Name an issue that is more polarizing than global warming.
OK, well, abortion and immigration. Anything else?
Each year, the Pew Research Center does a poll on the “Public’s Political Agenda.” The results were announced on January 25, 2010. It’s September now, and I realize things change, but they only do this poll once a year. Of the twenty-one items, global warming came in dead last. Immigration was ranked 18th, health care was eighth and abortion didn’t scratch. Now, to be fair, the oil spill in the Gulf of Mexico didn’t happen until April and “the environment” ranked 16th in the Pew Poll. It will be interesting to see how the ratings change in the next annual poll. Maybe it’s a bit early for Al Gore to pack up his Oscar and go home.
Regardless of which side of the global warming issue you find yourself, have you been successful in converting anyone who doesn’t agree over to your point of view? That might be as easy as getting Michelle Obama to become a Methodist Republican — or getting Rush Limbaugh to become a Zen Buddhist Democrat! So, I did a poll. It’s un-scientific, completely random, voluntary and surprising in results. BUT, I didn’t lie about the results to add drama or to attempt to change the public’s sense of urgency. Frankly, the results were surprising. Over ninety per cent of the respondents said they were open to change. Up until now, my experience has shown that people have been very closed minded about global warming — once they’ve made up their mind.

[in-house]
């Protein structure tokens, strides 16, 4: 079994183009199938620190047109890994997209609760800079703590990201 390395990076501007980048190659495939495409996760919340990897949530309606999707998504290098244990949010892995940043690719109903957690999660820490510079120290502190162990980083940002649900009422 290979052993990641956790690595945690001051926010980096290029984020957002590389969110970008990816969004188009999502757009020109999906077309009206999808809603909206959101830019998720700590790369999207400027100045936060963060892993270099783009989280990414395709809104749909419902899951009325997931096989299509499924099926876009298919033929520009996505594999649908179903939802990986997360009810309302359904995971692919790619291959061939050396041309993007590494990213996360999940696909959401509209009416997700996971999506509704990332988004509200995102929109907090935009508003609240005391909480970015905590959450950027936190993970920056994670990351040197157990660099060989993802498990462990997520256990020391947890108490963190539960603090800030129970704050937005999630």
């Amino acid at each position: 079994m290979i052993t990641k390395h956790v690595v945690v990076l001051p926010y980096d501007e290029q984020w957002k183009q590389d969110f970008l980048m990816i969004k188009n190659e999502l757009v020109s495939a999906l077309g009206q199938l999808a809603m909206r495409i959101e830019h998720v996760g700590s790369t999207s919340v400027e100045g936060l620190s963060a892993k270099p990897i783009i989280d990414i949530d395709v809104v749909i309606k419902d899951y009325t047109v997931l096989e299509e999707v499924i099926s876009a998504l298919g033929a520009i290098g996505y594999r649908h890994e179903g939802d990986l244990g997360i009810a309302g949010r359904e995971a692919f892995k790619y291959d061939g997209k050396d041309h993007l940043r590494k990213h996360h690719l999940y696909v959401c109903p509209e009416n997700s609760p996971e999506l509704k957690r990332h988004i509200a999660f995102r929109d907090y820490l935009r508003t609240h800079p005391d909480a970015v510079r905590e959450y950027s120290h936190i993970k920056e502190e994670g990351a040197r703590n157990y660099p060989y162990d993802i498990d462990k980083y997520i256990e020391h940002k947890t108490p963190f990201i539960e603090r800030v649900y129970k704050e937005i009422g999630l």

People on both sides of the issue have put forth reams of published data to support their position. Both sides have stated emphatically that “the scientific data is in, it’s conclusive, and our side is right.” Then they attack each other’s data. “Our scientists have more accurate data than your scientists.” “Your scientists have sold out and published data to support the position of their benefactors.” and blah, blah, blah. Who can you trust? Which set of data is correct? I like what Carl Sagan said, “Extraordinary claims require extraordinary evidence.”
Michael Crichton, author of State of Fear says in his “Author’s Message” at the conclusion of his book, “I have more respect for people who change their views after acquiring new information than for those who cling to views they held thirty years ago. The world changes. Ideologues and zealots don’t.” The late Dr. Crichton had some good advice for us on many issues concerning the environment.